Tuesday, May 23, 2006

Clinton Talks Like a Centrist at Cooper Union

Hotline On Call has the full text of former president Clinton's speech at Cooper Union's commencement today. Quite an interesting and - if I may say so - good speech. Some excerpts follow:

"Too often in the past twenty-five years our elections and political discourse have been marked by the triumph of personal attacks, baseless or irrelevant assertions, and blind ideology over evidence argument. Too often the purpose of an election has been to concentrate wealth and power by dividing the public and diverting our attention away from pressing problems to matters that excite deep political passions but that will take up less than 1% of a candidate's time if he or she is elected.

But all the attacks, accusations, and ideological diatribes cannot make the facts go away. They matter. So do thinking, reasoning, and honest respectful arguing, especially when the problems and solutions are complex.

... The great challenge of the 21st century is to build up the positive force of interdependence and reduce the negative ones, and in so doing, to build more integrated communities, locally, nationally, globally. Integrated communities require three things: shared responsibilities, shared opportunities, and shared values - everyone deserves a chance and has a responsible role to play; competition is good but we do better when we work together; are differences matters, making life more interesting and the search for answers more promising, but our common humanity matters more.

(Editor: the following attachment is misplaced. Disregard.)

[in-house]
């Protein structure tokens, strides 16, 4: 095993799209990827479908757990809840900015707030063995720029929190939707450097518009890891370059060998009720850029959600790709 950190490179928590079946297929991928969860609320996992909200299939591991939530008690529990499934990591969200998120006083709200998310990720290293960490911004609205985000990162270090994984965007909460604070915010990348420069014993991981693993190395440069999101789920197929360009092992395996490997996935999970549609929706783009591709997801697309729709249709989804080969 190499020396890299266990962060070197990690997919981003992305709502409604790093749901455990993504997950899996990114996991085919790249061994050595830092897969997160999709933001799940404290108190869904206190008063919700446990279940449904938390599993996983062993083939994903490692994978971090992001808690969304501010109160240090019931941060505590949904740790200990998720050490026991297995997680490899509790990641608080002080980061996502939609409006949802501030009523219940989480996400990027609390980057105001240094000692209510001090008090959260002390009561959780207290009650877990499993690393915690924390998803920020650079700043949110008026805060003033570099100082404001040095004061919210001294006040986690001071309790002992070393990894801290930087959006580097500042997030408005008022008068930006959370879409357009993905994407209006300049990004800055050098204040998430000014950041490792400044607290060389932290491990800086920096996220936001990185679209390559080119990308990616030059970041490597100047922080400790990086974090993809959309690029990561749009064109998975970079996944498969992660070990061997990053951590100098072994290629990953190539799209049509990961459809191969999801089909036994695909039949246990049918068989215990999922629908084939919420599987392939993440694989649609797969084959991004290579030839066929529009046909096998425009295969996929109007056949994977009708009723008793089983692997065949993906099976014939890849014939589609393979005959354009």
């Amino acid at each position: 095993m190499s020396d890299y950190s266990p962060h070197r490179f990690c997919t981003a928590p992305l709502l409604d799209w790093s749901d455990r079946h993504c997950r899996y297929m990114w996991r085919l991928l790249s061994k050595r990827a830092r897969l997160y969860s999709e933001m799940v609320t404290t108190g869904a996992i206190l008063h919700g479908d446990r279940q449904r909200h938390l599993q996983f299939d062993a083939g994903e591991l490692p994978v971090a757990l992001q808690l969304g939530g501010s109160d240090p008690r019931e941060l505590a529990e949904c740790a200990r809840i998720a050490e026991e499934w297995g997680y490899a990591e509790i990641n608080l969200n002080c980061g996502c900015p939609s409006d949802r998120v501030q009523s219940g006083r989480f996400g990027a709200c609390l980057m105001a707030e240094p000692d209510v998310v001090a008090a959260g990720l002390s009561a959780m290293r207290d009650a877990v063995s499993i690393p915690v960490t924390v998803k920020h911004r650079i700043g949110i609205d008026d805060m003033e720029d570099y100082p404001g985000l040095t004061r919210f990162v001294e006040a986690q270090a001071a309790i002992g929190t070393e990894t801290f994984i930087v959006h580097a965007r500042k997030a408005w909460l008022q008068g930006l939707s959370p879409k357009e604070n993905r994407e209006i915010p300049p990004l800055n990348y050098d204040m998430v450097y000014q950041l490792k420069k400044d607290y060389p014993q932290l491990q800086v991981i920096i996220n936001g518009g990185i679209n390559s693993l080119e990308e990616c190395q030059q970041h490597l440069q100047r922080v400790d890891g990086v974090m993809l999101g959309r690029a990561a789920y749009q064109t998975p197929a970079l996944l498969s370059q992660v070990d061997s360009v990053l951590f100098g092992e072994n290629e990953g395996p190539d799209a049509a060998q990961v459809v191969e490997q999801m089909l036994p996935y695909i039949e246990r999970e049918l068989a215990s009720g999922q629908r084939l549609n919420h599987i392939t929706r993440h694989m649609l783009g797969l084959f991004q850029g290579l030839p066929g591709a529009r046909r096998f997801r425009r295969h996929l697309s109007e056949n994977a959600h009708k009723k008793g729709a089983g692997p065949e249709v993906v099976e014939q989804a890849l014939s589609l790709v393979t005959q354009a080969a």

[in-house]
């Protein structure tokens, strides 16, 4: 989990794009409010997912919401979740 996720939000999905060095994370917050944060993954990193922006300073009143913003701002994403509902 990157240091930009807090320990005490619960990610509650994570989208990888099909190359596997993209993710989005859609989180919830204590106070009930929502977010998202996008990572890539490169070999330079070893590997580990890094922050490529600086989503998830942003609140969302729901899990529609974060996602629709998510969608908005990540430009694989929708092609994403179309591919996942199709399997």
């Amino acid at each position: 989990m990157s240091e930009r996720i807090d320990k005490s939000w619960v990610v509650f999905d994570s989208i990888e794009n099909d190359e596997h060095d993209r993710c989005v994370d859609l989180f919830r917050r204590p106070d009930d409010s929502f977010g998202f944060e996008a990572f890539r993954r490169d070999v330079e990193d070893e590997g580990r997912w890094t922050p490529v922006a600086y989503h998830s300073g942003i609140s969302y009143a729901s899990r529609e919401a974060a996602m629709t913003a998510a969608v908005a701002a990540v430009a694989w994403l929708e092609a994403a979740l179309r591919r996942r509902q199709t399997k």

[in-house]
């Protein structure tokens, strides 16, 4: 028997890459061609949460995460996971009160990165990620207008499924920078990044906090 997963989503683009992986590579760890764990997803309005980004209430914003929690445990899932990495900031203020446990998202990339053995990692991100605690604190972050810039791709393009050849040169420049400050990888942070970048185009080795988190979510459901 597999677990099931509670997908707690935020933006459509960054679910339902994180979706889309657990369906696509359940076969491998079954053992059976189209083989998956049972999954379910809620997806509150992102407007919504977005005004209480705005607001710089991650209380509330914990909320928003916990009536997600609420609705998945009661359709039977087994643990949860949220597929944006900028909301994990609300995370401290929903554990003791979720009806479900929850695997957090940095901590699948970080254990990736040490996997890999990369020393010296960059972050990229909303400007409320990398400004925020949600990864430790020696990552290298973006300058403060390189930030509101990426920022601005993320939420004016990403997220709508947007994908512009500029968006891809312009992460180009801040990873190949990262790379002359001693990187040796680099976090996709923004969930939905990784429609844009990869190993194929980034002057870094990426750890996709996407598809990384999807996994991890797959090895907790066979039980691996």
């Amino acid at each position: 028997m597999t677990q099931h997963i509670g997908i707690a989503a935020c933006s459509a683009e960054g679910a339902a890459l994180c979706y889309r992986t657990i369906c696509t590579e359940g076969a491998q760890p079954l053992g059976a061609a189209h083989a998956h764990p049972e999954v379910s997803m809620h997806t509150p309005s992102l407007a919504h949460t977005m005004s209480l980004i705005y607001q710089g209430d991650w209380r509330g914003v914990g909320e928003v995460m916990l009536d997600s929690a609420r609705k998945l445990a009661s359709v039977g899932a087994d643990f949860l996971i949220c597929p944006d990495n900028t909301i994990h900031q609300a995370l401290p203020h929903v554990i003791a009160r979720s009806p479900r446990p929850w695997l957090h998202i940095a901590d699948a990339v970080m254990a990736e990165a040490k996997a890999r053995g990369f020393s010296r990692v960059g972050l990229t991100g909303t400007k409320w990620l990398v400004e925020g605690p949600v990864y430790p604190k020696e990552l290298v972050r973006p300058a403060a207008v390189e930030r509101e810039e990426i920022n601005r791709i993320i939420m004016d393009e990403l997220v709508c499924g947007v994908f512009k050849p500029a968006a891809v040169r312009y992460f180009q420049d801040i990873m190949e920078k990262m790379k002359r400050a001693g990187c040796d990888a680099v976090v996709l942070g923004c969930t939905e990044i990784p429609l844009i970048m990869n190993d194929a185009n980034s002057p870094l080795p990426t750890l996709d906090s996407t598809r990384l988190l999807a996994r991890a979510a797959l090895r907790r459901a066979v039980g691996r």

... [P]olitics and government remain profoundly important. We cannot hope to move from the present unequal and unstable state of interdependence to integrated national and global communities if we continue to fight elections on narrow grounds, with tactics assured to produce more heat than light, and to divide us into warring camps, incapable of principled compromise.

I believe the American people know this. The deep yearning for a larger, unifying politics explains at least in part the strong positive reaction former President Bush and I have received for our work together in the aftermath of the tsunami and Hurricane Katrina. It explains why lawmakers like my wife and Senator McCain are trying to find common ground on climate change, and why Hillary has reached out to Republicans as well as Democrats to find common solutions to our healthcare problem, the loss of manufacturing jobs, and the needs of our men and women in uniform."


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